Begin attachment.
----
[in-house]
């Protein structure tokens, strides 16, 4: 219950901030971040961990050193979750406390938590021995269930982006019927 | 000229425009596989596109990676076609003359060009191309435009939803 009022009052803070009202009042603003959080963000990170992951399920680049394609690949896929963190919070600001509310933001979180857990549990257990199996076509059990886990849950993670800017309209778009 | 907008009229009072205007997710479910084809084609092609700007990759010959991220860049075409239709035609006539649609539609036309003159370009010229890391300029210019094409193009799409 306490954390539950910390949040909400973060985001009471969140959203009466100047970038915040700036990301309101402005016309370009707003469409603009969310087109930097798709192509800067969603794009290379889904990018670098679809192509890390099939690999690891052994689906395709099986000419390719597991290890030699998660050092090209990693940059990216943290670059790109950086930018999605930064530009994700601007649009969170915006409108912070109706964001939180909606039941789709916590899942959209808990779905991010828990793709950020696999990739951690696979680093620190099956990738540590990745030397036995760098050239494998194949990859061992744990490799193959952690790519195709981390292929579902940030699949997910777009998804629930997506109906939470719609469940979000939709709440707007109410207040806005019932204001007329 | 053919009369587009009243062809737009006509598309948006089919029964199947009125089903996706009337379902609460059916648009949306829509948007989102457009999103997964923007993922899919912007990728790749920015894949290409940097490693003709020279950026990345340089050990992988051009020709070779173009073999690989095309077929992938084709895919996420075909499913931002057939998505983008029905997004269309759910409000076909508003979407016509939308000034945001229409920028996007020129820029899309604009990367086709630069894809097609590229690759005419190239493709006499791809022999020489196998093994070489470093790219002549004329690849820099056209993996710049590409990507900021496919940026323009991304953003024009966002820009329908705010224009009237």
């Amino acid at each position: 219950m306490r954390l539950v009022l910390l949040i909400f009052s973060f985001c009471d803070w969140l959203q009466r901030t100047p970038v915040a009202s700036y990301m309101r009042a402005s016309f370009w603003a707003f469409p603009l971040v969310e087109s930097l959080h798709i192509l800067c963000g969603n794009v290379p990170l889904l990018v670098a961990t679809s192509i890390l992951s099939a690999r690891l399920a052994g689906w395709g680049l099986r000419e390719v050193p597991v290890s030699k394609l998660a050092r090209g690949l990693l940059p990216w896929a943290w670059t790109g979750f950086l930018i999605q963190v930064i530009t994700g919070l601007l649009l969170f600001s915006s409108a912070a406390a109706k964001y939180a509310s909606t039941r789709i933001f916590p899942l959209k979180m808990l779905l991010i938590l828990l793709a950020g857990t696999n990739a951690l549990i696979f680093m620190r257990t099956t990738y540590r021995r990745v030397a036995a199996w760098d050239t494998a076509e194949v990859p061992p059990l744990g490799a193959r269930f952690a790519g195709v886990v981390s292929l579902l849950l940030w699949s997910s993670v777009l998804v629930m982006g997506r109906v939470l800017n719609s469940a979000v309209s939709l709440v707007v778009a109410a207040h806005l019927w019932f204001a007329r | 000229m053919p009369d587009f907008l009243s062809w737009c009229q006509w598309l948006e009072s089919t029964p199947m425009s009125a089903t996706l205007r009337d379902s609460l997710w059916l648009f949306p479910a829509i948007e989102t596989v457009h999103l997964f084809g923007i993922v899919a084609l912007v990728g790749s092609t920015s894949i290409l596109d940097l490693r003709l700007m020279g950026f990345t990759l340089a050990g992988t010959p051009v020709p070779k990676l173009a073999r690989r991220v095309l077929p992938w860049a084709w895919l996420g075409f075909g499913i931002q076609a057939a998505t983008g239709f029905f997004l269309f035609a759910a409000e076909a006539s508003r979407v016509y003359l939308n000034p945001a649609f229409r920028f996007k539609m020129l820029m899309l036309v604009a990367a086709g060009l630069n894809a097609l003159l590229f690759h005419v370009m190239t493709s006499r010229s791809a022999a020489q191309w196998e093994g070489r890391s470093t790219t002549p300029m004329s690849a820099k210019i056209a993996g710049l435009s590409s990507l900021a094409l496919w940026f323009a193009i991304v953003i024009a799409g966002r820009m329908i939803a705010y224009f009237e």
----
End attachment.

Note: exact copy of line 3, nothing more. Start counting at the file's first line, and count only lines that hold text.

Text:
């Amino acid at each position: 219950m306490r954390l539950v009022l910390l949040i909400f009052s973060f985001c009471d803070w969140l959203q009466r901030t100047p970038v915040a009202s700036y990301m309101r009042a402005s016309f370009w603003a707003f469409p603009l971040v969310e087109s930097l959080h798709i192509l800067c963000g969603n794009v290379p990170l889904l990018v670098a961990t679809s192509i890390l992951s099939a690999r690891l399920a052994g689906w395709g680049l099986r000419e390719v050193p597991v290890s030699k394609l998660a050092r090209g690949l990693l940059p990216w896929a943290w670059t790109g979750f950086l930018i999605q963190v930064i530009t994700g919070l601007l649009l969170f600001s915006s409108a912070a406390a109706k964001y939180a509310s909606t039941r789709i933001f916590p899942l959209k979180m808990l779905l991010i938590l828990l793709a950020g857990t696999n990739a951690l549990i696979f680093m620190r257990t099956t990738y540590r021995r990745v030397a036995a199996w760098d050239t494998a076509e194949v990859p061992p059990l744990g490799a193959r269930f952690a790519g195709v886990v981390s292929l579902l849950l940030w699949s997910s993670v777009l998804v629930m982006g997506r109906v939470l800017n719609s469940a979000v309209s939709l709440v707007v778009a109410a207040h806005l019927w019932f204001a007329r | 000229m053919p009369d587009f907008l009243s062809w737009c009229q006509w598309l948006e009072s089919t029964p199947m425009s009125a089903t996706l205007r009337d379902s609460l997710w059916l648009f949306p479910a829509i948007e989102t596989v457009h999103l997964f084809g923007i993922v899919a084609l912007v990728g790749s092609t920015s894949i290409l596109d940097l490693r003709l700007m020279g950026f990345t990759l340089a050990g992988t010959p051009v020709p070779k990676l173009a073999r690989r991220v095309l077929p992938w860049a084709w895919l996420g075409f075909g499913i931002q076609a057939a998505t983008g239709f029905f997004l269309f035609a759910a409000e076909a006539s508003r979407v016509y003359l939308n000034p945001a649609f229409r920028f996007k539609m020129l820029m899309l036309v604009a990367a086709g060009l630069n894809a097609l003159l590229f690759h005419v370009m190239t493709s006499r010229s791809a022999a020489q191309w196998e093994g070489r890391s470093t790219t002549p300029m004329s690849a820099k210019i056209a993996g710049l435009s590409s990507l900021a094409l496919w940026f323009a193009i991304v953003i024009a799409g966002r820009m329908i939803a705010y224009f009237e």